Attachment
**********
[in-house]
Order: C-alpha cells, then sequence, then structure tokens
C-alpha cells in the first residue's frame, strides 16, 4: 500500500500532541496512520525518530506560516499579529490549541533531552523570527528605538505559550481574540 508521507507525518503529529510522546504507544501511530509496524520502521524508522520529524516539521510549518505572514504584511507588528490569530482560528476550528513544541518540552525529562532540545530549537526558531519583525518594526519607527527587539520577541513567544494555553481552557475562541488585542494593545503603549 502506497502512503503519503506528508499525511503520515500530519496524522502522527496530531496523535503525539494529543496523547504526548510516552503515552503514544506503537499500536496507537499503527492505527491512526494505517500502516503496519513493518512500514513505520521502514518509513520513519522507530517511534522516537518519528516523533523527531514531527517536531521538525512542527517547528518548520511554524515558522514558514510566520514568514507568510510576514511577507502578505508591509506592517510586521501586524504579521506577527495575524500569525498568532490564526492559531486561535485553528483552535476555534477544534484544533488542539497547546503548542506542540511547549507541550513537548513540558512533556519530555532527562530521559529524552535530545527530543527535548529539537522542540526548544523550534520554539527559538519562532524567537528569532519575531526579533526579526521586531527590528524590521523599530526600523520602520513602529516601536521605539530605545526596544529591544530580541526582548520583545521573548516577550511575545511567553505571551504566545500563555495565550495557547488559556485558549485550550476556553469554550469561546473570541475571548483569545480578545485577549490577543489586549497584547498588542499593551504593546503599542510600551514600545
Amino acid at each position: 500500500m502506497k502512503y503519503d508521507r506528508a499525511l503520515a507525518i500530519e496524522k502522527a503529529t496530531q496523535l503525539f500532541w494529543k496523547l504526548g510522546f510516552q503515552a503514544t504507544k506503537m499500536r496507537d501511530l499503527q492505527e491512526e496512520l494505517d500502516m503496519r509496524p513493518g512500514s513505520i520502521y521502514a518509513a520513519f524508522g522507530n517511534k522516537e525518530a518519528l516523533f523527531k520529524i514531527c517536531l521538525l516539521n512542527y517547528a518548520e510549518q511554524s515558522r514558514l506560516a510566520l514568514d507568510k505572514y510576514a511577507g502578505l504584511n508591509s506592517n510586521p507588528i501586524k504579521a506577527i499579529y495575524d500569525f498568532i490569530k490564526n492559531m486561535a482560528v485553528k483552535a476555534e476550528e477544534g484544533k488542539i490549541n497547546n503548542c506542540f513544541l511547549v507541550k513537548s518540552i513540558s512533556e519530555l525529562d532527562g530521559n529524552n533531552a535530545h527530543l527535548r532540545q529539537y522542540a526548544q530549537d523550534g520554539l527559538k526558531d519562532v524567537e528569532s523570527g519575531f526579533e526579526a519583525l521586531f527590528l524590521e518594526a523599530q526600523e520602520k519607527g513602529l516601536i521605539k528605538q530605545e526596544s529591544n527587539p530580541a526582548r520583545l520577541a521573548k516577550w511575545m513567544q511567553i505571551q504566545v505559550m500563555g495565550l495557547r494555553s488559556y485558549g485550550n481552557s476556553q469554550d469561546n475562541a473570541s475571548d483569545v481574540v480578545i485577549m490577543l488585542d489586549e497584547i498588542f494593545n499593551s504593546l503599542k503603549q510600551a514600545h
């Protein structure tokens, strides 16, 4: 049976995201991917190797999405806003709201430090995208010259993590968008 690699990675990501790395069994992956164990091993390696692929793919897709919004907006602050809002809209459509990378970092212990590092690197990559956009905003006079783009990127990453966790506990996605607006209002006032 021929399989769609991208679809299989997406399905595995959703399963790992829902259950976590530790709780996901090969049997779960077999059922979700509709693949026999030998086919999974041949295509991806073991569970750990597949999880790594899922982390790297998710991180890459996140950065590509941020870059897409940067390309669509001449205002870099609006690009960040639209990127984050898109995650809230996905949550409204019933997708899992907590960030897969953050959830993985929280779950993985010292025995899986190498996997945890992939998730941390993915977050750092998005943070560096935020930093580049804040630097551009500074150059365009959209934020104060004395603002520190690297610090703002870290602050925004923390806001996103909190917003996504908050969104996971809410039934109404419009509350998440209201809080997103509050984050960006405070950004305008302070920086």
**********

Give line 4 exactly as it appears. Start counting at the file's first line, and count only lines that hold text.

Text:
Amino acid at each position: 500500500m502506497k502512503y503519503d508521507r506528508a499525511l503520515a507525518i500530519e496524522k502522527a503529529t496530531q496523535l503525539f500532541w494529543k496523547l504526548g510522546f510516552q503515552a503514544t504507544k506503537m499500536r496507537d501511530l499503527q492505527e491512526e496512520l494505517d500502516m503496519r509496524p513493518g512500514s513505520i520502521y521502514a518509513a520513519f524508522g522507530n517511534k522516537e525518530a518519528l516523533f523527531k520529524i514531527c517536531l521538525l516539521n512542527y517547528a518548520e510549518q511554524s515558522r514558514l506560516a510566520l514568514d507568510k505572514y510576514a511577507g502578505l504584511n508591509s506592517n510586521p507588528i501586524k504579521a506577527i499579529y495575524d500569525f498568532i490569530k490564526n492559531m486561535a482560528v485553528k483552535a476555534e476550528e477544534g484544533k488542539i490549541n497547546n503548542c506542540f513544541l511547549v507541550k513537548s518540552i513540558s512533556e519530555l525529562d532527562g530521559n529524552n533531552a535530545h527530543l527535548r532540545q529539537y522542540a526548544q530549537d523550534g520554539l527559538k526558531d519562532v524567537e528569532s523570527g519575531f526579533e526579526a519583525l521586531f527590528l524590521e518594526a523599530q526600523e520602520k519607527g513602529l516601536i521605539k528605538q530605545e526596544s529591544n527587539p530580541a526582548r520583545l520577541a521573548k516577550w511575545m513567544q511567553i505571551q504566545v505559550m500563555g495565550l495557547r494555553s488559556y485558549g485550550n481552557s476556553q469554550d469561546n475562541a473570541s475571548d483569545v481574540v480578545i485577549m490577543l488585542d489586549e497584547i498588542f494593545n499593551s504593546l503599542k503603549q510600551a514600545h